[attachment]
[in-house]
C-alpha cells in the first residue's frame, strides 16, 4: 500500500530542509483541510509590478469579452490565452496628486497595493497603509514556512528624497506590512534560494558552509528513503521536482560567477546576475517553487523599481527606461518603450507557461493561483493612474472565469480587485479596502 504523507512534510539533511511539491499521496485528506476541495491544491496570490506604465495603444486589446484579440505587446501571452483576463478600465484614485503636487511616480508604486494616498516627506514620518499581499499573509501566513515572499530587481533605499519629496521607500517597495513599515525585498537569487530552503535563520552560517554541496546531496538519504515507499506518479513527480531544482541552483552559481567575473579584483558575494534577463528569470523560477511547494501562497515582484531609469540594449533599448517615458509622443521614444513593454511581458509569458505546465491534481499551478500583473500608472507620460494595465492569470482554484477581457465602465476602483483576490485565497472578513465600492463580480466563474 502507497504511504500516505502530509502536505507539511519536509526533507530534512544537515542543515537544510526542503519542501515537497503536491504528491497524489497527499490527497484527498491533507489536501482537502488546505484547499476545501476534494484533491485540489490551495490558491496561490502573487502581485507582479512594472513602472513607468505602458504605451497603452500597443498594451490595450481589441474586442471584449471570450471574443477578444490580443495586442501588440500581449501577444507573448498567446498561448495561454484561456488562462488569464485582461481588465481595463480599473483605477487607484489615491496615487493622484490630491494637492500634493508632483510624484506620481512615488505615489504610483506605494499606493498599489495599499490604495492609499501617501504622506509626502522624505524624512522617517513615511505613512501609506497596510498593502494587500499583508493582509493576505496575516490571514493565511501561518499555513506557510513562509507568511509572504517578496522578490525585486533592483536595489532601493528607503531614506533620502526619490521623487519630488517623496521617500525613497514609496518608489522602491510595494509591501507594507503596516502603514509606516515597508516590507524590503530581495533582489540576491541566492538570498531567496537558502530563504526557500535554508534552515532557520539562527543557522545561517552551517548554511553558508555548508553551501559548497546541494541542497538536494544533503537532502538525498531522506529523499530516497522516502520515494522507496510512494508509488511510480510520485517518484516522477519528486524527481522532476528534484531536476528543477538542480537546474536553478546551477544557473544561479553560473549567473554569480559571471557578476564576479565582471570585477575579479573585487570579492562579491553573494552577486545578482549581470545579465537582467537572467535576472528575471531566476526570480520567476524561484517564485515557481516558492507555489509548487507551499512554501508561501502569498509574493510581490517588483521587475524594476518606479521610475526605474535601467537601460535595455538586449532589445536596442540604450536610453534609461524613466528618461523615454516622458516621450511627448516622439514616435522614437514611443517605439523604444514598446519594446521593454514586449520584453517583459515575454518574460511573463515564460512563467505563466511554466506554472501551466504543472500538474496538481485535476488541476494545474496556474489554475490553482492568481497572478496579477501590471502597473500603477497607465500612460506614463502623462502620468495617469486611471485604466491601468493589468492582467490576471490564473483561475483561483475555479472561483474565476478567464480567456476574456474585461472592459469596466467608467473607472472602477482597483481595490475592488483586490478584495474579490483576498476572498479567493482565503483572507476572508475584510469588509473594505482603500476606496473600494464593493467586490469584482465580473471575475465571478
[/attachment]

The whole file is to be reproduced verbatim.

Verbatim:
[in-house]
C-alpha cells in the first residue's frame, strides 16, 4: 500500500530542509483541510509590478469579452490565452496628486497595493497603509514556512528624497506590512534560494558552509528513503521536482560567477546576475517553487523599481527606461518603450507557461493561483493612474472565469480587485479596502 504523507512534510539533511511539491499521496485528506476541495491544491496570490506604465495603444486589446484579440505587446501571452483576463478600465484614485503636487511616480508604486494616498516627506514620518499581499499573509501566513515572499530587481533605499519629496521607500517597495513599515525585498537569487530552503535563520552560517554541496546531496538519504515507499506518479513527480531544482541552483552559481567575473579584483558575494534577463528569470523560477511547494501562497515582484531609469540594449533599448517615458509622443521614444513593454511581458509569458505546465491534481499551478500583473500608472507620460494595465492569470482554484477581457465602465476602483483576490485565497472578513465600492463580480466563474 502507497504511504500516505502530509502536505507539511519536509526533507530534512544537515542543515537544510526542503519542501515537497503536491504528491497524489497527499490527497484527498491533507489536501482537502488546505484547499476545501476534494484533491485540489490551495490558491496561490502573487502581485507582479512594472513602472513607468505602458504605451497603452500597443498594451490595450481589441474586442471584449471570450471574443477578444490580443495586442501588440500581449501577444507573448498567446498561448495561454484561456488562462488569464485582461481588465481595463480599473483605477487607484489615491496615487493622484490630491494637492500634493508632483510624484506620481512615488505615489504610483506605494499606493498599489495599499490604495492609499501617501504622506509626502522624505524624512522617517513615511505613512501609506497596510498593502494587500499583508493582509493576505496575516490571514493565511501561518499555513506557510513562509507568511509572504517578496522578490525585486533592483536595489532601493528607503531614506533620502526619490521623487519630488517623496521617500525613497514609496518608489522602491510595494509591501507594507503596516502603514509606516515597508516590507524590503530581495533582489540576491541566492538570498531567496537558502530563504526557500535554508534552515532557520539562527543557522545561517552551517548554511553558508555548508553551501559548497546541494541542497538536494544533503537532502538525498531522506529523499530516497522516502520515494522507496510512494508509488511510480510520485517518484516522477519528486524527481522532476528534484531536476528543477538542480537546474536553478546551477544557473544561479553560473549567473554569480559571471557578476564576479565582471570585477575579479573585487570579492562579491553573494552577486545578482549581470545579465537582467537572467535576472528575471531566476526570480520567476524561484517564485515557481516558492507555489509548487507551499512554501508561501502569498509574493510581490517588483521587475524594476518606479521610475526605474535601467537601460535595455538586449532589445536596442540604450536610453534609461524613466528618461523615454516622458516621450511627448516622439514616435522614437514611443517605439523604444514598446519594446521593454514586449520584453517583459515575454518574460511573463515564460512563467505563466511554466506554472501551466504543472500538474496538481485535476488541476494545474496556474489554475490553482492568481497572478496579477501590471502597473500603477497607465500612460506614463502623462502620468495617469486611471485604466491601468493589468492582467490576471490564473483561475483561483475555479472561483474565476478567464480567456476574456474585461472592459469596466467608467473607472472602477482597483481595490475592488483586490478584495474579490483576498476572498479567493482565503483572507476572508475584510469588509473594505482603500476606496473600494464593493467586490469584482465580473471575475465571478